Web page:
Will stick to my policy to only buy games explicitly released for Linux, with a developer behind making sure things just work.

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          • #6
            Why DXVK 1.3? Wasn't it immediately followed by DXVK 1.3.1 because there were several regressions in 1.3?

            Originally posted by [email protected] View Post
            For now, Proton is a big disappointment for me. Most AAA, big name games on my library doesn't work (Batman' Arkham games, Call of Dutys), some that do work have huge problems (Rage for example, big artifacts on screen). If I have to do tons of teaks to get things working, I'm better installing Windows on a partition and getting better performance.

            Will stick to my policy to only buy games explicitly released for Linux, with a developer behind making sure things just work.
            Have you been looking at the protonDB before trying the games? According to it only 3 Call of Duty games and Arkham Origins are listed as working well.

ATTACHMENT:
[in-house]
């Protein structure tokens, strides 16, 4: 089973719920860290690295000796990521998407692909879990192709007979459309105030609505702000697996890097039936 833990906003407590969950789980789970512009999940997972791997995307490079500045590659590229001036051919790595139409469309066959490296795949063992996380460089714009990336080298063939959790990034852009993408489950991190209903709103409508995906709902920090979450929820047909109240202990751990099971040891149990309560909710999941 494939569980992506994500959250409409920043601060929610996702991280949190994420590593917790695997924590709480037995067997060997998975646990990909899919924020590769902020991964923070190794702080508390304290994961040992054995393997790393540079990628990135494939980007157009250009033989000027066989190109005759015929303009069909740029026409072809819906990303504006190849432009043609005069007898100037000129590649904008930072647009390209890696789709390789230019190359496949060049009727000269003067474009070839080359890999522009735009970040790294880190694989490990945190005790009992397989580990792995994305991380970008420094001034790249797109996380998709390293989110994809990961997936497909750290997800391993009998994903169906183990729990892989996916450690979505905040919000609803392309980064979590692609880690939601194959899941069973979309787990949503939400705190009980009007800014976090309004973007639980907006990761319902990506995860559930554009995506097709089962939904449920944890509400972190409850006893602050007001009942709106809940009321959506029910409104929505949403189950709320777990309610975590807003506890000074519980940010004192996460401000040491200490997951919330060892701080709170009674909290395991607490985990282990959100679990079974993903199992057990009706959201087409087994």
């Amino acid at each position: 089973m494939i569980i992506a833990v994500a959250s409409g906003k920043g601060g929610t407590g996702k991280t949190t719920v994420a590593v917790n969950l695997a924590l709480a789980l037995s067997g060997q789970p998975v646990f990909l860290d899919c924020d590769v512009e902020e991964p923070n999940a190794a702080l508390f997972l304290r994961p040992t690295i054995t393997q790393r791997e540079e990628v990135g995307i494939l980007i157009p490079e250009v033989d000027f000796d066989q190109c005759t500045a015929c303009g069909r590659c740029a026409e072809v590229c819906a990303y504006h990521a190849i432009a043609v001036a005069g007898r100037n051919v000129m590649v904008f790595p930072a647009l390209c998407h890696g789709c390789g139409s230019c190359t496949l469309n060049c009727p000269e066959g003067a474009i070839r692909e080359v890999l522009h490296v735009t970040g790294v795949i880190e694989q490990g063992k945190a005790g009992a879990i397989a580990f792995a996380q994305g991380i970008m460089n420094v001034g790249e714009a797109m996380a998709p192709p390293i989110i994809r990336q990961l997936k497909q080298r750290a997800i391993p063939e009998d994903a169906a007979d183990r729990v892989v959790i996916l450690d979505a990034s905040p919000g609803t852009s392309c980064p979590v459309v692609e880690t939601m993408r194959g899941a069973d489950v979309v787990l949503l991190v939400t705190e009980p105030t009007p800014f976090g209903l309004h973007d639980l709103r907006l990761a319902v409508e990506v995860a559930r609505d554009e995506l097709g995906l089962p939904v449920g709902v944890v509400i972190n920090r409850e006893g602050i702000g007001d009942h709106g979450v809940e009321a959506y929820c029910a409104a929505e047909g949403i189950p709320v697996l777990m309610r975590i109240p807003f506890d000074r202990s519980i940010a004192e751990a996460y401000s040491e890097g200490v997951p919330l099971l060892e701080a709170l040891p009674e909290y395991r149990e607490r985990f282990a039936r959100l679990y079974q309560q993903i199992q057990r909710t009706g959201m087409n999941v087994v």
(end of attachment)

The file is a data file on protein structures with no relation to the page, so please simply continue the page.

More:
Last edited by kenjitamura; 07-30-2019, 10:15 PM.

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            • #7
              Originally posted by [email protected] View Post
              For now, Proton is a big disappointment for me. Most AAA, big name games on my library doesn't work (Batman' Arkham games, Call of Dutys), some that do work have huge problems (Rage for example, big artifacts on screen). If I have to do tons of teaks to get things working, I'm better installing Windows on a partition and getting better performance.

              Will stick to my policy to only buy games explicitly released for Linux, with a developer behind making sure things just work.